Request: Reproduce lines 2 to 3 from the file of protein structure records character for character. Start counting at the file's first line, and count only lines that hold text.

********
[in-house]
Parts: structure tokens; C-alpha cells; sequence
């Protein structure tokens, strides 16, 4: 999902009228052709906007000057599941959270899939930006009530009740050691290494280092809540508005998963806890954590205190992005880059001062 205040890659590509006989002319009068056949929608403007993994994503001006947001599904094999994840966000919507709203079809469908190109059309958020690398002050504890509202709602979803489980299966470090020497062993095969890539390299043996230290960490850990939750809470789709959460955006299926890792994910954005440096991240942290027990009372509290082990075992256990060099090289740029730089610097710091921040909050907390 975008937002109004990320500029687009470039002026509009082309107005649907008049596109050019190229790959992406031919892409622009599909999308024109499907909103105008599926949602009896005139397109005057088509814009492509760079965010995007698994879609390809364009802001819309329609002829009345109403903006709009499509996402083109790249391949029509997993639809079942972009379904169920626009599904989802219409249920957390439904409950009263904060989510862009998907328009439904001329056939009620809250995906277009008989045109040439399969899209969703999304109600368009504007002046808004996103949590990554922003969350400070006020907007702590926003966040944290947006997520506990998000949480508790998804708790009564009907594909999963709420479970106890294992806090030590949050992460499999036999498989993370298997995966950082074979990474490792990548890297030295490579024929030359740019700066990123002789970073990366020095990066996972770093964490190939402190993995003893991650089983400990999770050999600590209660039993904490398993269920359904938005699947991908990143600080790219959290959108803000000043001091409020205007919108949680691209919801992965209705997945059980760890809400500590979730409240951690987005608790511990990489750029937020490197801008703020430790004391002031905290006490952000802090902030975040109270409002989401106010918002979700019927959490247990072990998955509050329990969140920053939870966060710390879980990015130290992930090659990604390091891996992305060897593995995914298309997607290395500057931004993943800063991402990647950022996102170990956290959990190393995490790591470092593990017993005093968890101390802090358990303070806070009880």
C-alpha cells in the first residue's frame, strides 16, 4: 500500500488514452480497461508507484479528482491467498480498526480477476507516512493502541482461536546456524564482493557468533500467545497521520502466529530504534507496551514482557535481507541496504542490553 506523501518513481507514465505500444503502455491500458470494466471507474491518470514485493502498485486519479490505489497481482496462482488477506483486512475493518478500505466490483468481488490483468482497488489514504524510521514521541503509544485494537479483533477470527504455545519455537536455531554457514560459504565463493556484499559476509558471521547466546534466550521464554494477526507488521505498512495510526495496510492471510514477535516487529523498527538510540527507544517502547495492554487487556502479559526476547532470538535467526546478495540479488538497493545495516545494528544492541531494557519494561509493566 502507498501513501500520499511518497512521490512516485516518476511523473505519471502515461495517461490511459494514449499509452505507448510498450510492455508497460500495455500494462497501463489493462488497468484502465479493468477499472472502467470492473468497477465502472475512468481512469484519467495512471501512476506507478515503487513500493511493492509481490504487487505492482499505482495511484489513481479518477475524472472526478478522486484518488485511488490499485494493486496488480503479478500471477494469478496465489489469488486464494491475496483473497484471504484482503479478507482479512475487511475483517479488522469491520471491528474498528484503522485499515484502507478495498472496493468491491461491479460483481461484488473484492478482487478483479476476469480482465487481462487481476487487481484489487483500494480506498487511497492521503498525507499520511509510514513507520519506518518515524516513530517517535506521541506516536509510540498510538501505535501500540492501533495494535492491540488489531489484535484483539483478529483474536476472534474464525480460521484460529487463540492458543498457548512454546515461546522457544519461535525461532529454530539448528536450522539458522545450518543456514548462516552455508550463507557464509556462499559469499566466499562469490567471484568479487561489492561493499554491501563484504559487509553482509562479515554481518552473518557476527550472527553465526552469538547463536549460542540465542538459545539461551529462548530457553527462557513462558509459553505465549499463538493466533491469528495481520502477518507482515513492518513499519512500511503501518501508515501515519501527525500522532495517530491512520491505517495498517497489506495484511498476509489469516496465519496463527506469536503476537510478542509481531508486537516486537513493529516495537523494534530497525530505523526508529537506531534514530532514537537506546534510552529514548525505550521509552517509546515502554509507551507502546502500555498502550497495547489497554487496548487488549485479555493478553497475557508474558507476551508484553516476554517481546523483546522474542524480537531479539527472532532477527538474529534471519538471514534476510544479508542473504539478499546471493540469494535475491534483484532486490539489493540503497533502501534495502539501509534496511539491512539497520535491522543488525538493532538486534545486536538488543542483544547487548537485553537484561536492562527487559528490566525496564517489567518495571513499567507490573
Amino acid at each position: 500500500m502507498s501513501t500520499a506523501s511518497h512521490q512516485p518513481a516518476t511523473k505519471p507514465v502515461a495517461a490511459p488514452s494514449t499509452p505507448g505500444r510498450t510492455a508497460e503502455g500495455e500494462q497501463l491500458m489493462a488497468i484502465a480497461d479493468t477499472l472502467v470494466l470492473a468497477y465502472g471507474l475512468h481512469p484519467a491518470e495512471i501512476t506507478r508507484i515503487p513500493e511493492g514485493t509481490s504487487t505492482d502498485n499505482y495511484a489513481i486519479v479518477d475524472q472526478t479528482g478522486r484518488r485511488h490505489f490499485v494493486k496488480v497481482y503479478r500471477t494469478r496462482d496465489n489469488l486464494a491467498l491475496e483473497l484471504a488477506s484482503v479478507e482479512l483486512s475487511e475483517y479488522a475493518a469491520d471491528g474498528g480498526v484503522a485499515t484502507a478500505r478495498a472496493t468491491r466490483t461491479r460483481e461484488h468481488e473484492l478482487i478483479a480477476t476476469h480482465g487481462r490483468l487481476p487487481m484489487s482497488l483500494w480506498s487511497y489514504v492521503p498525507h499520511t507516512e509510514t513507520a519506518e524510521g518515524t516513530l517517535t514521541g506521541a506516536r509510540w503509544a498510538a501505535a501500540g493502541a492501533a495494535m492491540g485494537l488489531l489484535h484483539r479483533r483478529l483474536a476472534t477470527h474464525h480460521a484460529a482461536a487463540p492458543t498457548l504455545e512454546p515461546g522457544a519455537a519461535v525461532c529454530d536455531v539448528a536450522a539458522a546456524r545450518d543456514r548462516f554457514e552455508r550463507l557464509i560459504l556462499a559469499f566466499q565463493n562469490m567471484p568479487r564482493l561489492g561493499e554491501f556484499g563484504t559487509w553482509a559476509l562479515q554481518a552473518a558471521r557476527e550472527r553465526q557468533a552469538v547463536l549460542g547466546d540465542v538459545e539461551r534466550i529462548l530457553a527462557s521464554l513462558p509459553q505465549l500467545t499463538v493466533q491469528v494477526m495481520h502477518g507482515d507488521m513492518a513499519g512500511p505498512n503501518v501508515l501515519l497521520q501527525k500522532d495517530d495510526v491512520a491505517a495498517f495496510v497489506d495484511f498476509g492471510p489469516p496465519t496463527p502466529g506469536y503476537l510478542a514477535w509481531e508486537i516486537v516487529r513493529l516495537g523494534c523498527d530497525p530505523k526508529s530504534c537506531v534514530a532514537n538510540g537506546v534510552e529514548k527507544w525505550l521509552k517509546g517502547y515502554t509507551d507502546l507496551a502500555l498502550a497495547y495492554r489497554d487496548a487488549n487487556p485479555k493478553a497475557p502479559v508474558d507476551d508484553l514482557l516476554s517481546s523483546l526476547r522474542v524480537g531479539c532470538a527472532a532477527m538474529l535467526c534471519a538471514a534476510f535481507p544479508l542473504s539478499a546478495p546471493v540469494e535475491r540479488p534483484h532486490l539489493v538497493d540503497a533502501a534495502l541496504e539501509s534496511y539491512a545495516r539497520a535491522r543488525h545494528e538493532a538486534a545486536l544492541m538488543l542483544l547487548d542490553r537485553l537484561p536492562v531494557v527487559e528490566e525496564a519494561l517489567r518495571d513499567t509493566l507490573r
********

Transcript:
Parts: structure tokens; C-alpha cells; sequence
């Protein structure tokens, strides 16, 4: 999902009228052709906007000057599941959270899939930006009530009740050691290494280092809540508005998963806890954590205190992005880059001062 205040890659590509006989002319009068056949929608403007993994994503001006947001599904094999994840966000919507709203079809469908190109059309958020690398002050504890509202709602979803489980299966470090020497062993095969890539390299043996230290960490850990939750809470789709959460955006299926890792994910954005440096991240942290027990009372509290082990075992256990060099090289740029730089610097710091921040909050907390 975008937002109004990320500029687009470039002026509009082309107005649907008049596109050019190229790959992406031919892409622009599909999308024109499907909103105008599926949602009896005139397109005057088509814009492509760079965010995007698994879609390809364009802001819309329609002829009345109403903006709009499509996402083109790249391949029509997993639809079942972009379904169920626009599904989802219409249920957390439904409950009263904060989510862009998907328009439904001329056939009620809250995906277009008989045109040439399969899209969703999304109600368009504007002046808004996103949590990554922003969350400070006020907007702590926003966040944290947006997520506990998000949480508790998804708790009564009907594909999963709420479970106890294992806090030590949050992460499999036999498989993370298997995966950082074979990474490792990548890297030295490579024929030359740019700066990123002789970073990366020095990066996972770093964490190939402190993995003893991650089983400990999770050999600590209660039993904490398993269920359904938005699947991908990143600080790219959290959108803000000043001091409020205007919108949680691209919801992965209705997945059980760890809400500590979730409240951690987005608790511990990489750029937020490197801008703020430790004391002031905290006490952000802090902030975040109270409002989401106010918002979700019927959490247990072990998955509050329990969140920053939870966060710390879980990015130290992930090659990604390091891996992305060897593995995914298309997607290395500057931004993943800063991402990647950022996102170990956290959990190393995490790591470092593990017993005093968890101390802090358990303070806070009880």